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Adult Children of Alcoholics Paperback – November 1, 1990

4.6 out of 5 stars 881 ratings

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From the Publisher

Editorial Reviews

About the Author

Janet Woititz (1938-1994) is the author of Adult Children of Alcoholics, which was on the New York Times bestseller list for over a year. She wrote several other books, including Lifeskills for Adult Children; The Self-Sabotage Syndrome; The Struggle for Intimacy; Marriage on the Rocks; Healing Your Sexual Self and many others. Woititz was the director and founder of the Institute for Counseling and Training in West Caldwell, New Jersey.

Excerpt. © Reprinted by permission. All rights reserved.



from Chapter 5
Recovery Hints


It is important to be clear what recovery means for adult children. Alcoholism is a disease. People recovering from alcoholism are recovering from a disease. The medical model is accepted by all responsible folks working in alcoholism treatment.

Being the child of an alcoholic is not a disease. It is a fact of your history. Because of the nature of this illness and the family response to it, certain things occur that influence your self-feelings, attitudes and behaviors in ways that cause you pain and concern. The object of AcoA recovery is to overcome those aspects of your history that cause you difficulty today and to learn a better way.

To the degree that none of us have ideal childhoods and to the degree that even an ideal childhood may be a cause for some concern, we are all recovering to some extent or other, in some way or other. Because there are so many alcoholic families and because we have been fortunate in being able to study them, it is possible to describe in general terms what happens to children who grow up in that environment.

To the degree that other families have similar dynamics, individuals who have grown up in other ôdysfunctionalö systems identify with and recover in very much the same way.


Recovery Hints for Adult Children


All folks in AcoA recovery need to learn the Al-Anon principle of detachment regardless of whether or not they are recovering from addiction or are living with an addict. Until you do this, you can go no further. Detachment is the key. Because of the inconsistent nature of the nurture a child receives in an alcohol family system and the childÆs hunger for nurture, many of you are still joined to your parents at the emotional hip. Even if you are no longer with them, you continue to seep their approval and are strongly influenced by their attitudes and behaviors. You will need to learn to separate yourself from them in a way that will not add to your stress. This is one of the primary goals of the Al-Anon program.



àWhat you learn about yourself as you are growing up because a part of who you are and how you feel about yourself. No one can change that but you. Your parents, even if they recover and treat you differently, cannot fix what makes you feel bad about yourself. You may start a new and healthy relationship with them in the present but no amount of amends on their part will fix the past. That is why dwelling on their part in your ongoing pain will not get you through it or past it. Your present difficulties are your problem. To put the focus outside yourself is to delay your recovery.

Emotions that have been held down for years and years will come to surface. That is why it is suggested that if you are recovering from an addiction, you need to focus on that first so that you will not be tempted to relieve those feelings in destructive ways. You will go through a number of powerful emotions in your recovery. It is part of the process.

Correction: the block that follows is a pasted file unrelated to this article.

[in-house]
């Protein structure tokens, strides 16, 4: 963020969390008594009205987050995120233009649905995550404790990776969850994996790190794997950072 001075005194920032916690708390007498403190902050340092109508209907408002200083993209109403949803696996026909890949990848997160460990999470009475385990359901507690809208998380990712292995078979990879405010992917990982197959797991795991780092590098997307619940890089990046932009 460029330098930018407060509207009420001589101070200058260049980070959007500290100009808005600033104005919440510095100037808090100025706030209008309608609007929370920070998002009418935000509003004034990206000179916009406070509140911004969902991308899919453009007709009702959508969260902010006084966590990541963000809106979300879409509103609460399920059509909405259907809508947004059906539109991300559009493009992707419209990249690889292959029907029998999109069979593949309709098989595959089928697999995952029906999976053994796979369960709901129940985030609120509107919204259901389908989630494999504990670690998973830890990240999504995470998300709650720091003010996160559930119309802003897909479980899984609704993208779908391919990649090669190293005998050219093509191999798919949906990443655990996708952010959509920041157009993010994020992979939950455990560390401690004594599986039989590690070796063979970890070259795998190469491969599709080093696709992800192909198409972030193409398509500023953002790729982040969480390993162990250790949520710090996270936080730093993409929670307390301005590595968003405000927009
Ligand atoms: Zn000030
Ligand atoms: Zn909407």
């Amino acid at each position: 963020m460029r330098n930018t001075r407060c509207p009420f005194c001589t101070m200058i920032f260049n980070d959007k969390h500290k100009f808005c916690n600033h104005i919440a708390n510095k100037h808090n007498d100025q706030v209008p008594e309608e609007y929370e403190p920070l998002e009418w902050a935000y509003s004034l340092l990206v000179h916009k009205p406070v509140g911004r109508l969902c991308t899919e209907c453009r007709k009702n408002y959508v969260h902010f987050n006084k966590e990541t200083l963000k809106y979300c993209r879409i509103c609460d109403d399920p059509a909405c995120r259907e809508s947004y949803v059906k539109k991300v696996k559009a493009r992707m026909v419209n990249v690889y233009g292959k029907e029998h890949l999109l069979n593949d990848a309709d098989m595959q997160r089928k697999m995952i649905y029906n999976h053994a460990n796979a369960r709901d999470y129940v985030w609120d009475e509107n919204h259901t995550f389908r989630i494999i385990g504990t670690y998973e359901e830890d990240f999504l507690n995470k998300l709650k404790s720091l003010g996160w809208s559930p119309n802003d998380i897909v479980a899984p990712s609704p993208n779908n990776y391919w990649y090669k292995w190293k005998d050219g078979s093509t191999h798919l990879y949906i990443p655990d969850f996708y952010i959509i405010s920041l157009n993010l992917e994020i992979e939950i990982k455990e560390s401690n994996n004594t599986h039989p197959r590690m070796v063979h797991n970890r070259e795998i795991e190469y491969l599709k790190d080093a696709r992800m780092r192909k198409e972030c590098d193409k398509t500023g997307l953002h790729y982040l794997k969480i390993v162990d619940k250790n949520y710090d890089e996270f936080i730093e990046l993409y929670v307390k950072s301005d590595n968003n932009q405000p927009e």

Not everyone goes through the stages of the process in the same sequence, and many of you may block some of those feelings. There is no ôrightö way. I just tell you about the process because those feelings may surface without your conscious direction and frighten you. And they will resurface many times with each new discovery. The recovery process is different for different folks. Only you can determine the way that will work best for you.

Your immediate response to reading this book may be:


  • Relief. The realizations that you are not alone and that you are not crazy will be freeing. It may be a life-changing event.

  • Pain. The awareness of the amount of your suffering and your powerlessness may overwhelm you along with the knowledge that you have been living a lie. It will be similar to the extraordinary pain you experienced as a child before you learned how to numb out.

  • Anger. It is not unusual for all the anger that youÆve been sitting on for all these years to surface and you may become fearful of your own rage.

  • Grief. The losses that you have experienced have to be grieved for, and you may feel this level of pain as well. You may believe that if you begin to cry you will never stop.

  • Joy. Going through the process eventually will allow you to experience a freedom that you have never felt before. When you are an adult you can be the child you were unable to be when you were a child.



    ¬1983, 1990 by Janet Woititz. All rights reserved. Reprinted from Adult Children of Alcoholics by Janet Geringer Woititz, Ed.D. No part of this publication may be reproduced, stored in a retrieval system or transmitted in any form or by any means, without the written permission of the publisher. Publisher: Health Communications, Inc., 3201 SW 15th Street, Deerfield Beach, FL 33442.


  • Product details

    • Item Weight : 10.1 ounces
    • Paperback : 240 pages
    • ISBN-10 : 1558741127
    • ISBN-13 : 978-1558741126
    • Product Dimensions : 5.5 x 0.7 x 8.5 inches
    • Publisher : Health Communications Inc; 2nd Expanded ed. Edition (November 1, 1990)
    • Language: : English
    • Customer Reviews:
      4.6 out of 5 stars 881 ratings
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